Introduction: FPGA Robotics Vision for Anyone

Picture of FPGA Robotics Vision for Anyone

Are you like me interested in technology and always wanted to use one of those heavy chips called FPGA's? Are you interested in vision and robotics?

My goal was to bring FPGA vision to the people, accessible to everyone. I decided to build my own basic vision system. Not based on some FPGA manufacturers expensive IP and hardware. No! Just by using a camera, LCD display that can be found anywhere on Ebay or chinese webshops.

I used an affordable FPGA from Xilinx on a VERY affordable $31 development board...the only thing required was lots of VHDL code!

Why did I use an FPGA to do this? Most people use a Microcontroller right? And there are options out there that give your robot out-of-the-box basic vision for a fair price like the Pixy CMUCAM5. I own one, it is based on 2 ARM microcontrollers. I used an FPGA because of its tremendous power to do all kinds of tasks in parallel making it very useful for a task like Vision. And because I think there are more peope like me who want to use an FPGA but did not know where to start.

The result is a real-time 30fps imaging system with basic color detection. This is called "tresholding". What it does is compare the QVGA images coming from the camera at 30fps with a pre-defined "mask" for the R, G and B components. The system "spots" the pre-defined color and shows this on the 320x240 (QVGA) LCD. Pixels complying with the "mask" condition are shown white and those who not comply stay black.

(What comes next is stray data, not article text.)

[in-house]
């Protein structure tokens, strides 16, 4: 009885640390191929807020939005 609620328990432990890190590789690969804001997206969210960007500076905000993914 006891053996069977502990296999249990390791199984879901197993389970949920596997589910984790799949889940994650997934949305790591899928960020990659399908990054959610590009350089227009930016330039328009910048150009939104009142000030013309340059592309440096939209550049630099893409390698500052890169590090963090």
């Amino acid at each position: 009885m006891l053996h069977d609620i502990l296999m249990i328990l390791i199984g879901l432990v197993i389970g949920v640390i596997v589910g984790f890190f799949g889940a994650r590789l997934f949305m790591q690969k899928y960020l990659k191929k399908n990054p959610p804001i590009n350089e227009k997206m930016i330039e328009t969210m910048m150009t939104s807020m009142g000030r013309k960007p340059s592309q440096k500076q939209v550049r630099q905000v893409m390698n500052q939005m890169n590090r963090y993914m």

Right now (in the VHDL code) this "mask" is a bright almost white color. This means the R,G and B components are almost at their maximum.

I also implemented "template matching". This means you can compare a pre-stored camera image to an external FIFO memory (design of the board is included) with the real-time images coming from the camera and see the differences real-time on the LCD! I will bring this later to Instructables.com.

Feel free to use my system to experiment and maybe implement your own algorithms.

Step 1: Shopping for the Parts and Stuff

Picture of Shopping for the Parts and Stuff

The Bill of Materials is not so large. I used an FPGA board with a Xilinx FPGA and it was a Spartan-6 (those are affordable).

I have tried other OV7670 modules with screw-on lenses (still without FIFO) but have seen issues with those: they gave me green colored images.